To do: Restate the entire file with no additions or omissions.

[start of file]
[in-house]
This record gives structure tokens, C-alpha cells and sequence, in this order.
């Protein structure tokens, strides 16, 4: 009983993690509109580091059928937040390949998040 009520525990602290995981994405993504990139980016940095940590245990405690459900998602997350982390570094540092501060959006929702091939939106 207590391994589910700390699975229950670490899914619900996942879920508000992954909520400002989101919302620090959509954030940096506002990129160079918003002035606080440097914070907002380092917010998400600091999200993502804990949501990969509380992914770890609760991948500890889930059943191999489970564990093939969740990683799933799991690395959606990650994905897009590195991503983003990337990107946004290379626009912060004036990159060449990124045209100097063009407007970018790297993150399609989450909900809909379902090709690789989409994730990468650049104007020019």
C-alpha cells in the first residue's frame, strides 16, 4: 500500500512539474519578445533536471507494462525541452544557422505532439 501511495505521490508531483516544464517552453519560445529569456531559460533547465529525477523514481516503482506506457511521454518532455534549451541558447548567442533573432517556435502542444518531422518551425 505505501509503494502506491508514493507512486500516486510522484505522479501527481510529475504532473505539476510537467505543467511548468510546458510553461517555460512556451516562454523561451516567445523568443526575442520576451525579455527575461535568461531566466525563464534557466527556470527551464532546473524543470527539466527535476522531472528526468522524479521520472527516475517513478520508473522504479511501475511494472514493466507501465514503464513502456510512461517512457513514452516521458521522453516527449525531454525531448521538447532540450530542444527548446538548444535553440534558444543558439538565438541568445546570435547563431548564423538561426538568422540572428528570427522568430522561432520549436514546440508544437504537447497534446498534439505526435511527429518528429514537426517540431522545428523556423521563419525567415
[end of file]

[in-house]
This record gives structure tokens, C-alpha cells and sequence, in this order.
């Protein structure tokens, strides 16, 4: 009983993690509109580091059928937040390949998040 009520525990602290995981994405993504990139980016940095940590245990405690459900998602997350982390570094540092501060959006929702091939939106 207590391994589910700390699975229950670490899914619900996942879920508000992954909520400002989101919302620090959509954030940096506002990129160079918003002035606080440097914070907002380092917010998400600091999200993502804990949501990969509380992914770890609760991948500890889930059943191999489970564990093939969740990683799933799991690395959606990650994905897009590195991503983003990337990107946004290379626009912060004036990159060449990124045209100097063009407007970018790297993150399609989450909900809909379902090709690789989409994730990468650049104007020019």
C-alpha cells in the first residue's frame, strides 16, 4: 500500500512539474519578445533536471507494462525541452544557422505532439 501511495505521490508531483516544464517552453519560445529569456531559460533547465529525477523514481516503482506506457511521454518532455534549451541558447548567442533573432517556435502542444518531422518551425 505505501509503494502506491508514493507512486500516486510522484505522479501527481510529475504532473505539476510537467505543467511548468510546458510553461517555460512556451516562454523561451516567445523568443526575442520576451525579455527575461535568461531566466525563464534557466527556470527551464532546473524543470527539466527535476522531472528526468522524479521520472527516475517513478520508473522504479511501475511494472514493466507501465514503464513502456510512461517512457513514452516521458521522453516527449525531454525531448521538447532540450530542444527548446538548444535553440534558444543558439538565438541568445546570435547563431548564423538561426538568422540572428528570427522568430522561432520549436514546440508544437504537447497534446498534439505526435511527429518528429514537426517540431522545428523556423521563419525567415